The main reason why some couples have a difficult time getting past their differences is because of their inability to deal with the very reality of it.
Usually, destructive behaviors arise from the denial of some uncomfortable truth in a person’s life. When faced with a bitter reality, a lot of couples resort to a sort of defensive mechanism as a way of coping with the hard truth of things.
What they don’t realize is that avoiding their issues will only cause them to grow even bigger.
The fact is that dysfunctional marriages are that way because of a general ignorance of the basic relationship life cycle. At the onset of a romantic union, it’s very common for a couple to get into an infatuation or “falling in love” stage.
The beginning of this lifelong process of discovery will initially reveal all the good traits of your partner.
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However, problems begin to occur when there the inevitable shift in the marriage takes place and the people involved fail to adjust accordingly.
At some point in the future, a marriage will enter a new phase which is often referred to as a “reality check”. Here you’ll come to realize that your spouse is not as perfect as you first thought he or she was.
In fact, both of your undesirable qualities eventually surface, and the differences you didn’t see before will come to light. You’ll be arguing over the resulting clashes in personality and opinion.
Whether you like it or not, there is no getting around this reality. All relationships will evolve, and the only thing left for a couple to do is to accept this and find a constructive way to deal with it.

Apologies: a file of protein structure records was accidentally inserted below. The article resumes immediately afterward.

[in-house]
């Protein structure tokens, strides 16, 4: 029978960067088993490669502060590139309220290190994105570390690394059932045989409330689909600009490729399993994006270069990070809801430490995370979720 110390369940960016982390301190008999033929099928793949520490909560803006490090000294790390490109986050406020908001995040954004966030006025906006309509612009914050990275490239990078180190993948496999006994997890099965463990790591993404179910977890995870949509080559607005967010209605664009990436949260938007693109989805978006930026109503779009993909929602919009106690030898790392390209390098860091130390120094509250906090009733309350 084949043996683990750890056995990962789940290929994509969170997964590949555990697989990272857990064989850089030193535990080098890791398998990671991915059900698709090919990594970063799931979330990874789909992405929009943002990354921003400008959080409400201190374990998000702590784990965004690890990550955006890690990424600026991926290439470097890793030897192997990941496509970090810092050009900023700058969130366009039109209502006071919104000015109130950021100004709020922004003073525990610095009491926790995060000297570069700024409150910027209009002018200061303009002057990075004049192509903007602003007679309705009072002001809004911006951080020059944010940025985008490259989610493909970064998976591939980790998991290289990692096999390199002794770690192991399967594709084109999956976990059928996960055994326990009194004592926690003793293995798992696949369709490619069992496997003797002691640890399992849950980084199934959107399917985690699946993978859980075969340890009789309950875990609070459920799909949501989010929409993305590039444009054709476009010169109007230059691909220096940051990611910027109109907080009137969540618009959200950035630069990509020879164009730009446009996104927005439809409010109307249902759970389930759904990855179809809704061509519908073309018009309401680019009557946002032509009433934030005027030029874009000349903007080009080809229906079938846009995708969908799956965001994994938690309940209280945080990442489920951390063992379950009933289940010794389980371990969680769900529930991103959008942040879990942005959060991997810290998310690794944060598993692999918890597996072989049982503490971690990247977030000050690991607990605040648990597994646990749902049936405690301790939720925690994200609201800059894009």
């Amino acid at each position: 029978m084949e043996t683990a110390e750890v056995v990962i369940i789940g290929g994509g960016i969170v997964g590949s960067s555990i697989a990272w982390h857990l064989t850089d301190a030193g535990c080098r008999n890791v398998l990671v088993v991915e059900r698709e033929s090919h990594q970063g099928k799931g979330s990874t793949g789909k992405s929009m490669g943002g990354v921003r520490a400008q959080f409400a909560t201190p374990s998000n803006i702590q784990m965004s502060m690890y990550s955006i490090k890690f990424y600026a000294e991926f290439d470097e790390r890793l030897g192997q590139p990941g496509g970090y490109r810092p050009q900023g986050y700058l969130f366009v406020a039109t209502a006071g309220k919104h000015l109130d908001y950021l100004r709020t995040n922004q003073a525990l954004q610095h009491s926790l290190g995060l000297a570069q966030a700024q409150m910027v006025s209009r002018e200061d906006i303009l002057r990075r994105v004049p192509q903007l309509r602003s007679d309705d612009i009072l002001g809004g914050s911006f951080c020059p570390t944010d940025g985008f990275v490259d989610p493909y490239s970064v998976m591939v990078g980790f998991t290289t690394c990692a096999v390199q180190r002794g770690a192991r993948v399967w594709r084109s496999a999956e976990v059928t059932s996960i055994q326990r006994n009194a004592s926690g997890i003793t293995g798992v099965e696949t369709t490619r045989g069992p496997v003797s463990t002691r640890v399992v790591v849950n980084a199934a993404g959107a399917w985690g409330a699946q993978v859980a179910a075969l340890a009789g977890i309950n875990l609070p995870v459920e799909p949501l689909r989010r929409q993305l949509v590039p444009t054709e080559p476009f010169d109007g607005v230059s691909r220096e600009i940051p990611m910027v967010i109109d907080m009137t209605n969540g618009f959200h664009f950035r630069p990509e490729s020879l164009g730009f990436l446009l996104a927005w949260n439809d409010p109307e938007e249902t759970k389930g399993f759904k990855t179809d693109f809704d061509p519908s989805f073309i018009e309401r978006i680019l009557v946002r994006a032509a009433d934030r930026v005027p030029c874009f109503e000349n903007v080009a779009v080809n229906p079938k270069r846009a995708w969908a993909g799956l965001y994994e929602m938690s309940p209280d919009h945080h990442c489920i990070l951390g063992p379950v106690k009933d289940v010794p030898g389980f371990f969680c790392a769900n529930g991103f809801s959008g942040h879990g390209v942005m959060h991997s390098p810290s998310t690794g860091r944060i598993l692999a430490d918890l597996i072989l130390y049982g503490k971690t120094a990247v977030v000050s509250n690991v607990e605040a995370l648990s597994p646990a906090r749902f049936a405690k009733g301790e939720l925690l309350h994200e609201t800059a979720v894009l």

Otherwise, things could get ugly when your individual visions of the marriage start to go in opposing directions. You’ll start wrestling for control of the relationship and won’t know how to manage it.
This is the time when many marriages end in divorce because it seems to be the only available solution to the power struggle.
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So you see, it’s not a question of “if” but rather a matter of “when”. When reach the point where you’ve spent enough time to know each other better, expect that you’ll be getting into arguments at some point. This is a natural part of the growing pains you’ll experience as a couple.
The problem then is that some marriages are either unable to adapt to or accept the fact that disillusionment will happen. As I mentioned earlier, a lot of problems arise from a denial of reality.
Instead of embracing these changes and finding a meaningful way to resolve these emerging conflicts, some people choose to pretend like nothing’s wrong even when the weight of their disagreements is pushing them to a breaking point.
Therefore, the best and most practical way of coping with the evolution of marriage is through a constant, daily habit of effective communication and proper conflict management.
There is nothing you can do about the inevitable power struggle in the relationship, but you can certainly do plenty to survive these changes and clashes.
If you are truly willing to see it through, it is possible to come to terms with your differences and move on to the next stage in your life as a couple.
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